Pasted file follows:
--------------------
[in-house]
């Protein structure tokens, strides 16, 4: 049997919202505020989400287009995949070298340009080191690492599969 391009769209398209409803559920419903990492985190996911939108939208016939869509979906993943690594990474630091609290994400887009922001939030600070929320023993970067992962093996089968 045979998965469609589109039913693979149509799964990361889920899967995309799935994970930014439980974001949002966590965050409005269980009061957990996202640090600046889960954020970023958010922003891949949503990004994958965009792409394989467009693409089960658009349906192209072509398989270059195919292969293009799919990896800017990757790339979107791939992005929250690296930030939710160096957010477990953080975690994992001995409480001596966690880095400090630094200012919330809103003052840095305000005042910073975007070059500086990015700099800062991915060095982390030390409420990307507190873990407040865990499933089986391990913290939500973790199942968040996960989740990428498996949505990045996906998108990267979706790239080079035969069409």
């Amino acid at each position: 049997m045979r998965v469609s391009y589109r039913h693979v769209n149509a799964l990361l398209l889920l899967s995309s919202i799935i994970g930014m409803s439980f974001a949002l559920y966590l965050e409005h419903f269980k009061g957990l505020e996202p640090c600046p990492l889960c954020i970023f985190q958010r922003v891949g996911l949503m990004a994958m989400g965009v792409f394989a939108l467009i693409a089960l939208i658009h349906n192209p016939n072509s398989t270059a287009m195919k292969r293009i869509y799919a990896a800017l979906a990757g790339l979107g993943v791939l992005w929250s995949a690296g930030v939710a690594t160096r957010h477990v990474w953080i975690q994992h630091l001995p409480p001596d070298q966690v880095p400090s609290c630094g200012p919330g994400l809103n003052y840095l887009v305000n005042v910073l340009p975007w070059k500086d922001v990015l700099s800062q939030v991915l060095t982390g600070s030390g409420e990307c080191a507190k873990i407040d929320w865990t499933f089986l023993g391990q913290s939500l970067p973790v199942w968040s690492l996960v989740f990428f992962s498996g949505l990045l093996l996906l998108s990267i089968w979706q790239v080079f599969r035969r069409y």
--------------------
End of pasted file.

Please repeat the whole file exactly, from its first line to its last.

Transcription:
[in-house]
């Protein structure tokens, strides 16, 4: 049997919202505020989400287009995949070298340009080191690492599969 391009769209398209409803559920419903990492985190996911939108939208016939869509979906993943690594990474630091609290994400887009922001939030600070929320023993970067992962093996089968 045979998965469609589109039913693979149509799964990361889920899967995309799935994970930014439980974001949002966590965050409005269980009061957990996202640090600046889960954020970023958010922003891949949503990004994958965009792409394989467009693409089960658009349906192209072509398989270059195919292969293009799919990896800017990757790339979107791939992005929250690296930030939710160096957010477990953080975690994992001995409480001596966690880095400090630094200012919330809103003052840095305000005042910073975007070059500086990015700099800062991915060095982390030390409420990307507190873990407040865990499933089986391990913290939500973790199942968040996960989740990428498996949505990045996906998108990267979706790239080079035969069409």
């Amino acid at each position: 049997m045979r998965v469609s391009y589109r039913h693979v769209n149509a799964l990361l398209l889920l899967s995309s919202i799935i994970g930014m409803s439980f974001a949002l559920y966590l965050e409005h419903f269980k009061g957990l505020e996202p640090c600046p990492l889960c954020i970023f985190q958010r922003v891949g996911l949503m990004a994958m989400g965009v792409f394989a939108l467009i693409a089960l939208i658009h349906n192209p016939n072509s398989t270059a287009m195919k292969r293009i869509y799919a990896a800017l979906a990757g790339l979107g993943v791939l992005w929250s995949a690296g930030v939710a690594t160096r957010h477990v990474w953080i975690q994992h630091l001995p409480p001596d070298q966690v880095p400090s609290c630094g200012p919330g994400l809103n003052y840095l887009v305000n005042v910073l340009p975007w070059k500086d922001v990015l700099s800062q939030v991915l060095t982390g600070s030390g409420e990307c080191a507190k873990i407040d929320w865990t499933f089986l023993g391990q913290s939500l970067p973790v199942w968040s690492l996960v989740f990428f992962s498996g949505l990045l093996l996906l998108s990267i089968w979706q790239v080079f599969r035969r069409y």